In honor of Romero Lives!, the city's month-long George A. Romero tribute, Pittsburgh City Paper presents 31 Days of the Undead, a series of reviews and essays about zombie media. Look for new posts going up every day from now through Oct. 31.
In modern zombie lore, the reason the living suddenly become the walking undead is, for the most part, never really explained. Sometimes it’s blamed on a passing meteor, other times it’s a virus or chemical. But in the insect world, the threat of zombification is real and it’s due to one culprit – a parasitic fungus called cordyceps.
I first became aware of cordyceps because of The Girl with All the Gifts, a zombie horror film based on a book by M. R. Carey. Set in a dystopian future in which most of humanity is wiped out by a fungal infection, the film follows Melanie (played by talented young actress Sennia Nanua), a sweet girl incarcerated in a compound where the militaristic staff treats her like a monster. It’s revealed later that she and other children are being kept there and tested on because of a condition that makes them sort of half-human and half-zombie. When the compound comes under attack by full-on zombies called “hungries,” Melanie and a team, which includes her sympathetic tutor (Gemma Arterton) and an inhumane doctor (Glenn Close), escape to a world where just inhaling could spell doom.
While The Girl with All the Gifts is an original, thoughtful horror film filled with plenty of action, gore, and, surprisingly, heart, it’s the science behind it that stuck with me after the credits rolled. Unlike other zombie movies, in which the monstrous other is seen as sub-human, the film shows that Melanie is part of a more evolved type of human able to survive the airborne spores turning people into hungries.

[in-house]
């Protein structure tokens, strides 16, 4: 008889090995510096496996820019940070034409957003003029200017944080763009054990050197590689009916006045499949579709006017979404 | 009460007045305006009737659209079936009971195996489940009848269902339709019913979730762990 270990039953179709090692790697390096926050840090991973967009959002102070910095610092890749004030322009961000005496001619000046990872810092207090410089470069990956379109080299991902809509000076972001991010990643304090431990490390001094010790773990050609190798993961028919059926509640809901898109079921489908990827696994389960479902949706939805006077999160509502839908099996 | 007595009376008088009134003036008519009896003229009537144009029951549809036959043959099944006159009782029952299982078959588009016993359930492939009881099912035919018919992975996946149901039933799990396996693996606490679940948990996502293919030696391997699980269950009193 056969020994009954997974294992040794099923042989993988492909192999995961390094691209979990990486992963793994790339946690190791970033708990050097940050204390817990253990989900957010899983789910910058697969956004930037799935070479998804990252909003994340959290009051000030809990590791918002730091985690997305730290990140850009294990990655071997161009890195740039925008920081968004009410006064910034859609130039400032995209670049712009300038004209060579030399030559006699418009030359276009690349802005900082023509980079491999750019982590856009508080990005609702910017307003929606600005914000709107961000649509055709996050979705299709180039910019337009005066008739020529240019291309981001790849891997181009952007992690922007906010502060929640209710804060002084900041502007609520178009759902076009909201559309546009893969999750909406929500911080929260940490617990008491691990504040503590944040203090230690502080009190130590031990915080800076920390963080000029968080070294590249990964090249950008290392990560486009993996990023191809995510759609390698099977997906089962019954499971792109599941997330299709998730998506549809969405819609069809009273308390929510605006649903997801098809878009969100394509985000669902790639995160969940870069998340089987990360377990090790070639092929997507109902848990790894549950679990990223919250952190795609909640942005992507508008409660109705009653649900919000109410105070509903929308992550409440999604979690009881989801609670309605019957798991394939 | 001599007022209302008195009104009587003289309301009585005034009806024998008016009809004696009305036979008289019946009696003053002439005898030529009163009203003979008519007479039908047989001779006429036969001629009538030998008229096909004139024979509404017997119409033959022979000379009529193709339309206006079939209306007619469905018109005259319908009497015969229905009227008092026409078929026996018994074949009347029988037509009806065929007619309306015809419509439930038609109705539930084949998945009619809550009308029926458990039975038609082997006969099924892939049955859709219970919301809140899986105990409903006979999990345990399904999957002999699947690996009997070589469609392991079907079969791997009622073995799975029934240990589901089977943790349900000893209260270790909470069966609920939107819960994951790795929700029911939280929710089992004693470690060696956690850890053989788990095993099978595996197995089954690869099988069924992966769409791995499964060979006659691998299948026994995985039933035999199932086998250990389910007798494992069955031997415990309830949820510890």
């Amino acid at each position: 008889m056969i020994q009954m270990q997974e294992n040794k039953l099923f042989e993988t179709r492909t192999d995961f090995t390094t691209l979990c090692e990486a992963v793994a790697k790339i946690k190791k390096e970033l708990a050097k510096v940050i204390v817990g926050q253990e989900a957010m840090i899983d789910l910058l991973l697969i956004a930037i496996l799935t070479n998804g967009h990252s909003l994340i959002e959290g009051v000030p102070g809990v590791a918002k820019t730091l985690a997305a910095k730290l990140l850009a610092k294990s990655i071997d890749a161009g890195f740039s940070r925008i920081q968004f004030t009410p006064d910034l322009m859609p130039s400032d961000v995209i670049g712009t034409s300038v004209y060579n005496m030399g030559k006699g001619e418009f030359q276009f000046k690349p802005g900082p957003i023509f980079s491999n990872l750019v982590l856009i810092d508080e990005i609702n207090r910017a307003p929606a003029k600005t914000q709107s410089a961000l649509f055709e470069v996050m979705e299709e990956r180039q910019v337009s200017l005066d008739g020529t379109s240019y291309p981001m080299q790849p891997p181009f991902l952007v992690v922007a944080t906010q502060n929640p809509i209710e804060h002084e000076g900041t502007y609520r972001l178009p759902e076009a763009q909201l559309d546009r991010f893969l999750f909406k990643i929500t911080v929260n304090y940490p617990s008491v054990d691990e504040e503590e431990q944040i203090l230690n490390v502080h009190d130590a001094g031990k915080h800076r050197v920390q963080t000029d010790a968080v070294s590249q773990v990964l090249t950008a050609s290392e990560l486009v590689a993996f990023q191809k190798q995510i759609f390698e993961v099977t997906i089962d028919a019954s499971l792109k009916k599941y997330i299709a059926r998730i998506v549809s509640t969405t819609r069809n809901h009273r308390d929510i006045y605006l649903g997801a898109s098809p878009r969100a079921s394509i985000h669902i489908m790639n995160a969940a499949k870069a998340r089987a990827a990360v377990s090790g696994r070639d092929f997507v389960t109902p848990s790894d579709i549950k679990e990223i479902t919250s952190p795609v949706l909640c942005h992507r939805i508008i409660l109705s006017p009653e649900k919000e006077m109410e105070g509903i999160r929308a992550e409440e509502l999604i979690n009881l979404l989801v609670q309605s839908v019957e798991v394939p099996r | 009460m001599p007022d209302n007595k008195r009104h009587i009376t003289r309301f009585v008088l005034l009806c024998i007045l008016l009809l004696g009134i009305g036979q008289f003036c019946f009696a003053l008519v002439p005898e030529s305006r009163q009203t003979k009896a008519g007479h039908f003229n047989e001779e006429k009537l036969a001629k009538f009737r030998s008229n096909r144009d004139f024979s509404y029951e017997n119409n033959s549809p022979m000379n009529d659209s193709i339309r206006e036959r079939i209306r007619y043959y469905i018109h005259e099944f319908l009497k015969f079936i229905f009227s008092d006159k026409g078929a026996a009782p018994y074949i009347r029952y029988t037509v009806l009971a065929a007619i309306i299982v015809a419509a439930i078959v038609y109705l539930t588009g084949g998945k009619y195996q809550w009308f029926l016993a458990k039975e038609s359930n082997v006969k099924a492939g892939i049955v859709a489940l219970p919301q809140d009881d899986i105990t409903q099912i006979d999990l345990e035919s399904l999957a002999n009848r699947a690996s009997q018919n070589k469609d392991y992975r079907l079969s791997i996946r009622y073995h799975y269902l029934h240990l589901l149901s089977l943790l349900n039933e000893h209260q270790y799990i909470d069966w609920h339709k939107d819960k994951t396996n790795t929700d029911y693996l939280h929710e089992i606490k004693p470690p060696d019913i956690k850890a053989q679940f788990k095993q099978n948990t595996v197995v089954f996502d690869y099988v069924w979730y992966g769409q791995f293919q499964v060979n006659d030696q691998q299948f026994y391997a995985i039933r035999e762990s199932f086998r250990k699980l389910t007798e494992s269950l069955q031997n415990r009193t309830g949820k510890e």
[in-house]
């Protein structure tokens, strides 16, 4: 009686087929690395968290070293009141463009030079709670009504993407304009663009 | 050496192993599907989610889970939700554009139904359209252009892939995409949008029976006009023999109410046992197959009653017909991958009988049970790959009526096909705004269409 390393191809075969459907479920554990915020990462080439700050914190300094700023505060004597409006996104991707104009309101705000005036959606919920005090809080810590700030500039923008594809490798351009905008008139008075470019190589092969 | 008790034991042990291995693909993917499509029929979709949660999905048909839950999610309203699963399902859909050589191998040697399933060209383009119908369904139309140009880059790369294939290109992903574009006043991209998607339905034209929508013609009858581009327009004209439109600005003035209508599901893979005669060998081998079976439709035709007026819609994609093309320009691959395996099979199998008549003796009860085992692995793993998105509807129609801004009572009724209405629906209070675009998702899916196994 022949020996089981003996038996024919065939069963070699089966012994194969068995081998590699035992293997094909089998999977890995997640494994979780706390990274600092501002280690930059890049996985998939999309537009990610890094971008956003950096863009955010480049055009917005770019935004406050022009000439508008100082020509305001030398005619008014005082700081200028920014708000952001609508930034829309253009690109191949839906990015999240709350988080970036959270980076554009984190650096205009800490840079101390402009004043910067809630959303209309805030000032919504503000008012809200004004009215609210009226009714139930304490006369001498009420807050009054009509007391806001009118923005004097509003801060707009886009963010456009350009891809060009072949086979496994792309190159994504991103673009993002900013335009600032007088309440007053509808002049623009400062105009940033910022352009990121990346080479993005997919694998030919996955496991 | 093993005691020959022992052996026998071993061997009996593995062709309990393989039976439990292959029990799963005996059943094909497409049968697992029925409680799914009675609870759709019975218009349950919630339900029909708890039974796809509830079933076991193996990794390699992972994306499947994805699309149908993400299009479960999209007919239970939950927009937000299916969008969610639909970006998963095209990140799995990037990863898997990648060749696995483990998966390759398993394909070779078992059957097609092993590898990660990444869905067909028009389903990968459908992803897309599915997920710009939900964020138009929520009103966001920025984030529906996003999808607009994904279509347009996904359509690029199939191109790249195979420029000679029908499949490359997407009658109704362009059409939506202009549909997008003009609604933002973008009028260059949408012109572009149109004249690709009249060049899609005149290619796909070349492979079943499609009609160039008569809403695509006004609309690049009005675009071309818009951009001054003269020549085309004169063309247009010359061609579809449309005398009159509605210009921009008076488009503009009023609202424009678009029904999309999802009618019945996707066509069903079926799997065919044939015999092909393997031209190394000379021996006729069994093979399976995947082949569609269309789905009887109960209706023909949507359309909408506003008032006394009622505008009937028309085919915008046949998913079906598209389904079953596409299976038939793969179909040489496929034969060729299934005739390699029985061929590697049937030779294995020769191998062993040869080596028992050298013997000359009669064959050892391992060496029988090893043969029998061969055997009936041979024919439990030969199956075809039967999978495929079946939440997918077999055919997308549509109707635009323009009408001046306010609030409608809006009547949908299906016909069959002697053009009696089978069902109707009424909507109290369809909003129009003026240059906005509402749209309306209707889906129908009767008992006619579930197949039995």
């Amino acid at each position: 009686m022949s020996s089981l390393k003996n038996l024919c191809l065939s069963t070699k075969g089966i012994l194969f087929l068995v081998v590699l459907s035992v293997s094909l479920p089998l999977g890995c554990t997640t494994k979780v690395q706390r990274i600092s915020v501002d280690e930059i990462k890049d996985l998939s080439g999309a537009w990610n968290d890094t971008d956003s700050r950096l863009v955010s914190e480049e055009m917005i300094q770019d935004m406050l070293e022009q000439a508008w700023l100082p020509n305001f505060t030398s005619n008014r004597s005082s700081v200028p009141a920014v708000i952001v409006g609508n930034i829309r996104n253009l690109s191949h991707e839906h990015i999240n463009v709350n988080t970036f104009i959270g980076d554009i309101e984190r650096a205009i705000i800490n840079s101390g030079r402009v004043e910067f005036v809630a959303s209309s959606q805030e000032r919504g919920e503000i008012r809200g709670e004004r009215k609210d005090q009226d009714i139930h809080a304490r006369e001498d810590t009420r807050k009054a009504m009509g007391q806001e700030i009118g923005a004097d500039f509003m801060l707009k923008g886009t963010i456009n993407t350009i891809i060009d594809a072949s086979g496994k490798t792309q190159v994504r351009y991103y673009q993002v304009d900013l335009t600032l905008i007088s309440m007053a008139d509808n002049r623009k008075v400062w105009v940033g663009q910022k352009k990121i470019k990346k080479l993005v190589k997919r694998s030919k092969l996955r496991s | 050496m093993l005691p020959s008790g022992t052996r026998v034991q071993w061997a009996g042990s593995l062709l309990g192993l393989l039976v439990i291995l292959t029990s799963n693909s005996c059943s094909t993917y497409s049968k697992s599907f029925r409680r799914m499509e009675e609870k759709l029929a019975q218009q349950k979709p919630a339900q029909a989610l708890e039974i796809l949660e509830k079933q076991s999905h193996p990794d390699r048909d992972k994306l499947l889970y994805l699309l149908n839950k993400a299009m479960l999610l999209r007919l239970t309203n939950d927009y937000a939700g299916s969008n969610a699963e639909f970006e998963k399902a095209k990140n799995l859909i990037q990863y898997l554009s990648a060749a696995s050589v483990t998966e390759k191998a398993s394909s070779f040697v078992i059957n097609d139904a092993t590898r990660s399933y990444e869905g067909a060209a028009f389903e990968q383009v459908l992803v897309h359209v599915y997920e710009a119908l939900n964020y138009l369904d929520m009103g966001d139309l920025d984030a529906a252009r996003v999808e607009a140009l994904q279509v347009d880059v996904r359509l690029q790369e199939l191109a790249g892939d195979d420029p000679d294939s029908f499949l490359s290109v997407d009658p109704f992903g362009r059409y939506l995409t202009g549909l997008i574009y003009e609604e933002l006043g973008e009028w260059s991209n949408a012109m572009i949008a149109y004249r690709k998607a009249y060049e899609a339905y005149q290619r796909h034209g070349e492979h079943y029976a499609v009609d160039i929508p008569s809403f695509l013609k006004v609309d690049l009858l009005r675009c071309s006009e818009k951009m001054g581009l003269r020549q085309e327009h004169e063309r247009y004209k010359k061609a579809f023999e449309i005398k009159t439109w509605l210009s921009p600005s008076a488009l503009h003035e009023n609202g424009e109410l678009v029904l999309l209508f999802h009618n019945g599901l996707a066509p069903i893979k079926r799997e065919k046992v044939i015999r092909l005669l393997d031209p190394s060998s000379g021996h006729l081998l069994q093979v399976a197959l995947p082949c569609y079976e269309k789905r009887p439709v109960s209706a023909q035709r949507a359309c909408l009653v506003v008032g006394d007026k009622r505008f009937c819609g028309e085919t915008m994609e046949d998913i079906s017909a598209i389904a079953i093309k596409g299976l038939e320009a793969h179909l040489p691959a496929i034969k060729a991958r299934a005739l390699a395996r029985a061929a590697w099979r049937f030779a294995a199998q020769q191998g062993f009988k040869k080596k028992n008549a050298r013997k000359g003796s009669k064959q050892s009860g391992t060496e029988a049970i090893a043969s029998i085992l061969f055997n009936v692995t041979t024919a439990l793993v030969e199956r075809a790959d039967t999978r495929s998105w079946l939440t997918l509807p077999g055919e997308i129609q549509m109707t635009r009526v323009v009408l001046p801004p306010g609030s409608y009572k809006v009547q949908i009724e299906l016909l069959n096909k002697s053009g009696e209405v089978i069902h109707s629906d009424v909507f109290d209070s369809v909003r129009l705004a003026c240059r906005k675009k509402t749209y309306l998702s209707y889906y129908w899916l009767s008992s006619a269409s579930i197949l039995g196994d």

The concept takes inspiration from Ophiocordyceps Unilateralis, a “zombie fungus” more commonly known as cordyceps. Found predominantly in tropical forests, cordyceps attach to various types of insects and invade their brains and central nervous systems, forcing muscle fibers to spread and atrophy (Penn State University has a whole video on it if you can stomach it).
Once docile enough to control, the cordyceps cause the host to act strangely and seek out humid, well-lit conditions. From there, the cordyceps kills its host by exploding out of it like some kind of tiny Annihilation-esque nightmare (you can watch it happen on one episode of the NatGeo channel series, Hostile Planet). Over the course of a couple weeks, the cordyceps reproduce and are ready to start the terrifying cycle all over again.
As if that wasn’t disturbing enough, there are an estimated 600 species of cordyceps found all over the world. While many studies focus on the effect of the fungus on ants, other insects like beetles and spiders fall victim to cordyceps.
However, while cordyceps are threatening to bugs, they pose no real risk to humans, which means the premise of TheGirl With All the Gifts, as well as the similarly inspired video game The Last of Us, probably won’t happen in real life. If WebMD and other corners of the internet are to be believed, some varieties of cordyceps are even used in traditional Chinese medicine and other human medical treatments.
As much as I enjoyed watching a story based on cordyceps, researching the fungal scourge proved just as, if not more horrifying. A quote most likely misattributed to actor Liam Neeson goes “For all of nature's wonder and beauty, it is also hostile and unpredictable.” In this case, the real horror comes from utter predictability, that of a certain unending cycle of death.
The Girl With All the Gifts is currently streaming on Amazon Prime.